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Rooney Surname

The following example of the Rooney surname was taken from “THE BOOK OF ULSTER SURNAMES" by Robert Bell.


Though this name originates in Ulster, it is now almost equally common in Leinster and Connacht. Its greatest concentration in Ulster is in Co. Down.

The O'Rooneys, Gaelic ORuanaidh, were a Co. Down sept who were based in the modern parish of Ballyroney to the north of Rathfriland. The name appears often in the ecclesiastical annals and history of the diocese of Dromore, but it is as a literary family that they are most famous. Ceallach O'Rooney, died 1079 was styled Chief Poet of Ireland. Eoin O'Rooney, died 1376, was chief poet to MacGuinness of Iveagh. William Rooney, 1873-1901, was a noted poet who was involved in the Gaelic revival of the late nineteenth century. At that time the name was found to be synonymous with Rowney around Newry in Co. Down and with Roohan and Runian near Ballyshannon in Co. Donegal.

That Runian was found to be synonymous with Rooney is evidence of the absorption by Rooney of the less common Rooneen or Roonian, Gaelic O Runaidhin, a name which originated in central Down but which later became associated with south Donegal and north Leitrim.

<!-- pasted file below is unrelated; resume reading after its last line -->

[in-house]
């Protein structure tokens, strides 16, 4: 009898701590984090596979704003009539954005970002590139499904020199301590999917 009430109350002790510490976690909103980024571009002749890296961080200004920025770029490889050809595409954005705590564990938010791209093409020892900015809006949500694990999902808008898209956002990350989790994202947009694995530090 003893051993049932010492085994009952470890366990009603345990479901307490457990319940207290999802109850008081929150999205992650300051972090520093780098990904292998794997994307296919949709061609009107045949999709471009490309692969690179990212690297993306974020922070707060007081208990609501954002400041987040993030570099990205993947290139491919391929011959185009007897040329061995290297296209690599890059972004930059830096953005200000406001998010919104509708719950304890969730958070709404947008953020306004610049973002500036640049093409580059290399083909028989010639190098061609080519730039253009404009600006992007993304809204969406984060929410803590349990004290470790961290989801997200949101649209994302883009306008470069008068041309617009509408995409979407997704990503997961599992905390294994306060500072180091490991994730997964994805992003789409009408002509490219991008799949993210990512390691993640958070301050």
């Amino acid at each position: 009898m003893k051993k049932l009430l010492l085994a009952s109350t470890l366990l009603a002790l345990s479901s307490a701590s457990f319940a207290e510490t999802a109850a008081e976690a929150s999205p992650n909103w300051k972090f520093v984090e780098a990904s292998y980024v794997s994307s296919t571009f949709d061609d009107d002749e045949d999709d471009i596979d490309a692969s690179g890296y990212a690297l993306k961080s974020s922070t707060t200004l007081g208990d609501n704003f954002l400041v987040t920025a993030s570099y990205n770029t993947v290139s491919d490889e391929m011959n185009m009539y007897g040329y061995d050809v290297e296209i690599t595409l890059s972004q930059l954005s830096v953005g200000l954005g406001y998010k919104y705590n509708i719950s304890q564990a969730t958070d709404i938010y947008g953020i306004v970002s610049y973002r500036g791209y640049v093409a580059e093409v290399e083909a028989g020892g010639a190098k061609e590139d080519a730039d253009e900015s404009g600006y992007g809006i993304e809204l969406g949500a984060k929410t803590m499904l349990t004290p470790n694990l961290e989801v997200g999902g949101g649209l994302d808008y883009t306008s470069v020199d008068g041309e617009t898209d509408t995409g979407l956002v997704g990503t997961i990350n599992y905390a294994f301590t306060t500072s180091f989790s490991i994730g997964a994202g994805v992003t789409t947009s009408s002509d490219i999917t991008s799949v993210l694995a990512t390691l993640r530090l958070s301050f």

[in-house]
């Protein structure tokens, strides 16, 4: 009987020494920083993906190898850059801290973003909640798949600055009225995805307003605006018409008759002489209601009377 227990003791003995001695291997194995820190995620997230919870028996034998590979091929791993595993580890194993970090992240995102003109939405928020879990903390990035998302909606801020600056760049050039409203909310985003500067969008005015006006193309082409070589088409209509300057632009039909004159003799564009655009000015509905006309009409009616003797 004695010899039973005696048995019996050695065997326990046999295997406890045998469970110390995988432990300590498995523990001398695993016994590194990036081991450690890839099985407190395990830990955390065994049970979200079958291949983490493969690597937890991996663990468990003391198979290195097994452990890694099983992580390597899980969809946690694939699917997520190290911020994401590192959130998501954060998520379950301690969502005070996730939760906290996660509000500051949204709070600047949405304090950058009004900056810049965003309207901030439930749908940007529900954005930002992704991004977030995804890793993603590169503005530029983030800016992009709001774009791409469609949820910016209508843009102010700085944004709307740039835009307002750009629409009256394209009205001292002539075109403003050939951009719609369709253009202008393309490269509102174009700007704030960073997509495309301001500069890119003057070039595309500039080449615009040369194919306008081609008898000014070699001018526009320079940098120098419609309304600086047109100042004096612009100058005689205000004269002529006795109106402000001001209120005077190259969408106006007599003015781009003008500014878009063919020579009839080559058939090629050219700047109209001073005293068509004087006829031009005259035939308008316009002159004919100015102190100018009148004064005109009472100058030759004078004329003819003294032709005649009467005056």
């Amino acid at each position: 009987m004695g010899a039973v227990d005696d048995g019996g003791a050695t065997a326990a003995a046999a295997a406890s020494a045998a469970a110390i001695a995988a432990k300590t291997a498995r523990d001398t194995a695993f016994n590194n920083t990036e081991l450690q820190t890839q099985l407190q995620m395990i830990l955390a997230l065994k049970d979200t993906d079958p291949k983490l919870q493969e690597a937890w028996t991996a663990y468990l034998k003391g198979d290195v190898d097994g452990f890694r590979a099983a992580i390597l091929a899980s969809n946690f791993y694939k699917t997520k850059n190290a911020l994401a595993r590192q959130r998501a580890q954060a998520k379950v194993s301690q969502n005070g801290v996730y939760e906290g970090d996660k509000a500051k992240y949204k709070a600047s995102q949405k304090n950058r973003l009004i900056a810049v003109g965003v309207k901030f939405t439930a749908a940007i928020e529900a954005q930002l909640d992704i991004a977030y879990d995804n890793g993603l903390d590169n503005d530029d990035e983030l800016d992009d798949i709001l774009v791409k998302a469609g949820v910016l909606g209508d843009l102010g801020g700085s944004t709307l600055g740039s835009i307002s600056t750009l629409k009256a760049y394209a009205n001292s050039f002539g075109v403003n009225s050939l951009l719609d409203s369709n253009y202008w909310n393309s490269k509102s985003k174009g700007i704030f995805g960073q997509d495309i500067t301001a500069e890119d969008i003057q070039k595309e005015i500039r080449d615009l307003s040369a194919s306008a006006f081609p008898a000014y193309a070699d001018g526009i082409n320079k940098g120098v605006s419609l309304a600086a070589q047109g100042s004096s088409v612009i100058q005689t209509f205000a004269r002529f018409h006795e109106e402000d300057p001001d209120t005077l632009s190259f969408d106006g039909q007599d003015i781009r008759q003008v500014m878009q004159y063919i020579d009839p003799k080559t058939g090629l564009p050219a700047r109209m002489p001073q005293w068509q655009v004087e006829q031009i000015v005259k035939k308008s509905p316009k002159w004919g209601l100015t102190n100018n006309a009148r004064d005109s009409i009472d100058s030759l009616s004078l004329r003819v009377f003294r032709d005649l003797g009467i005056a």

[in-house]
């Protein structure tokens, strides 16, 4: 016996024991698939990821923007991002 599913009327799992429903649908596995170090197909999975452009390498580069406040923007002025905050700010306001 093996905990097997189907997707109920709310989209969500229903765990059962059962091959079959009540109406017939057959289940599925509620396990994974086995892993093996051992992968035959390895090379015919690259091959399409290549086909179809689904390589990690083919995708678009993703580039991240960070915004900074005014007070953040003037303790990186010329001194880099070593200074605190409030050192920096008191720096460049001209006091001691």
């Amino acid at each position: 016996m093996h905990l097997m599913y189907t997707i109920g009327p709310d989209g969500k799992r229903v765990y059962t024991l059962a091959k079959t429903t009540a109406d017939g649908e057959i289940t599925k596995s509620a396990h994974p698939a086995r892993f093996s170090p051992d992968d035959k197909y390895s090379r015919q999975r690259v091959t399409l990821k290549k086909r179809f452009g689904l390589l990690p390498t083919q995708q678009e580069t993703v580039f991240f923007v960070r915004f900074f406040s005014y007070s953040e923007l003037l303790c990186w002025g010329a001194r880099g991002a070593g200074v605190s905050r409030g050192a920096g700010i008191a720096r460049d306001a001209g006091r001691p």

There are two different origins for Rooney in Co. Fermanagh and adjacent areas. The O Maolruanaigh were Kings of Fermanagh before the Maguires. Their name was anglicised as Mulrooney, then Rooney. The distinct sept of Mac Maolruanaigh were lords of part of Clankelly as early as 1296. Their name was anglicised as Macarooney and was still rendered thus in the late nineteenth century. It has now been shortened to Rooney.

Taken from "IRISH FAMILIES, their Names, Arms and Origins" by Edward MacLysaght


In modern Ireland this name is seldom if ever found with the prefix O to which it is entitled, since it is O Ruanaidh in Irish. The O'Rooneys were a sept of Dromore (Co. Down) and today they are principally to be found in Ulster and the neighbouring county of Leitrim. Several notable ecclesiastics of the name appear in the history of the diocese of Dromore; Felix O'Rooney, Archbishop of Tuam, was a famous character who ran foul of the ruling O'Connors in Connacht, but in spite of imprisonment by them lived on till 1238, having resigned the episcopate and become a monk. The O'Rooneys were a literary family: Ceallach O'Rooney (d. 1079), was called chief poet of Ireland and Eoin O'Rooney (d. 1376) was chief poet to MacGuinness of Iveagh. This tradition was maintained by John Jerome Rooney (b. 1866), the Irish-American Catholic poet, and by the better-known William Rooney (1873-1901), poet and Gaelic revivalist. There is a place called Rooney's Island in Co. Donegal.